Chat @ Care-giving: Taking a Tumble

Well, I know Mom didn’t do it on purpose, but she found a way to slow down the retirement center project. I understood that in the last weeks of her sister’s life she wouldn’t want to talk about making such a big step as moving, but I hoped that after the funeral she’d have a renewed interest in her own life.

Though she wasn’t eager to start visiting retirement properties, she was interested in some of the financial recommendations we’d made, so on our regular Thursday I took her to her bank.  I’ve told her about upteen million times that she should wait for me to come around and help her out of the car, but she’s hard to slow down.  When we pulled in front of the bank I was fritzing with the sunshade and putting up the handicapped sign.  She hopped out with her cane in one hand and her purse and an envelope in the other.  I climbed out and started around the car.  About the time I got to the headlight on the passenger’s side, I realized she was in trouble, but before I could reach her, she was down.

No one heard my desperate scream.  When I reached her, I realized there was blood flowing.  I ran into the bank to get something to wipe up the blood and ran back out.  Bank employees followed me.  Mom was sitting up and she was bleeding big time.  In the few seconds since the fall, she had blood all over her face, all over her shirt, all over both of our purses.  Soon it was sprinkled on the ground around her and on my feet.  One of the employees asked if I wanted them to call 911.  Mom was saying no, but I was saying yes.

I insisted that Mom lay back down.  She wanted to go home and I told her to lay still and let me handle this.  I was putting pressure on the cut with one hand and trying to wipe the blood off her face and neck with the other.  A bank guard showed up with a cold pack and started applying pressure to the wound.  He asked me to stand up and block the sun out of her eyes.  In moments the paramedics were there.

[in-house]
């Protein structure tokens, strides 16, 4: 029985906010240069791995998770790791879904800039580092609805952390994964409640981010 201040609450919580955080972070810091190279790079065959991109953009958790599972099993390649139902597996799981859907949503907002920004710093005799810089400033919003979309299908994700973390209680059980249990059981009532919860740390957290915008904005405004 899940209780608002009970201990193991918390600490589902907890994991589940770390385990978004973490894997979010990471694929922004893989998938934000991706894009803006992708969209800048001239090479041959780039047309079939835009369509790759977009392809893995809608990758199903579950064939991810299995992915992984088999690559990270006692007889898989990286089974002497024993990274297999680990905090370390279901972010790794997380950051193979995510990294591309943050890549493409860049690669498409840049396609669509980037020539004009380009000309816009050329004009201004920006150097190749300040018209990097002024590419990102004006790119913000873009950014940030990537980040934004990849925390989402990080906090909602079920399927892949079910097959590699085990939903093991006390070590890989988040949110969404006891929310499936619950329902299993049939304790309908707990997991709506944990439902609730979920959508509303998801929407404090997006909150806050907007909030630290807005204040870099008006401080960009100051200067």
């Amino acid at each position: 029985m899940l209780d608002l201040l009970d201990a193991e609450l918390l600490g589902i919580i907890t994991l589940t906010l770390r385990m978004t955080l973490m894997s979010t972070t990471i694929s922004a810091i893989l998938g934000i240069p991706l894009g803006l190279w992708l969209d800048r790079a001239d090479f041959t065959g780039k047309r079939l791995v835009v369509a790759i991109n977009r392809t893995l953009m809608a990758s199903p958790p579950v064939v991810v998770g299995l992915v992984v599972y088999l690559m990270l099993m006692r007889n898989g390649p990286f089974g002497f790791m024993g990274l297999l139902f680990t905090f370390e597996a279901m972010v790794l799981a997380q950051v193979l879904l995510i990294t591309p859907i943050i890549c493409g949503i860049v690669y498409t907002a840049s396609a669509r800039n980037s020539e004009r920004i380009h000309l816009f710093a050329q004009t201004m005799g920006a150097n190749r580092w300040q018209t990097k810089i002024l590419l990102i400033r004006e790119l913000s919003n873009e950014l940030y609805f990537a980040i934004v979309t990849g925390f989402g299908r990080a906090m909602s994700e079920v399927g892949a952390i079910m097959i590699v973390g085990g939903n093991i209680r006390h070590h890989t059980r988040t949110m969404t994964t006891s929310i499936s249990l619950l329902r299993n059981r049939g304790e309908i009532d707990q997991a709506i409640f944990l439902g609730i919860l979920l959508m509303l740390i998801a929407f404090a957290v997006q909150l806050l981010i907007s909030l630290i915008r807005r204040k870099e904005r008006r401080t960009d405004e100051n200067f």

As they worked with her and asked her questions, I looked for the medication list I knew she kept in her purse.  They taped a huge piece of gauze to her head, put a neck brace on and moved her to the stretcher.  It seemed to me they were taking entirely too long to start transporting her, but within about 20 minutes of her fall, we were in the emergency room.

Then the pace came to a screeching halt.  The paramedics had stabilized her condition and triage began to monitor her vitals.  Eventually a doctor came in and checked her over.  He couldn’t find anything broken, but he wanted a CT scan.  Two hours later, office personnel were convinced she didn’t have any complications.  They gave her a tetanus shot, sealed her wound with dermabond and gave her a glass of orange juice.  Then we waited while they satisfied themselves that she was going to be OK.  They behaved as if it were all a storm in a teacup, but it was my mom.

Getting her home, I made lunch for all of us and got everyone settled.  I watched her carefully all afternoon.  Finally, after I’d gotten both she and dad dinner, they insisted I should go home.  I did go, but I came back the next day.  She looked worse, but she had a to do list for me that was a mile long.  By afternoon, she seemed to be percolating along pretty well, so I went home in time to make it to a lecture at the museum.

I called the next morning and things were worse.  Her bruising had worsened and her eye had been swollen shut.  My little sister took over for the weekend, bringing them meals and checking on Mom.  Sunday evening, I went by myself and the whole left side of her face was bruised.  The cut had almost healed, but she looked dreadful.  She was also suffering from vertigo.

We have an appointment with her primary care physician tomorrow, but she’s warned me it’s going to be a while before she’ll be interested in the retirement center project.  Her doctor may not agree with her assessment of the situation.  What do you think?


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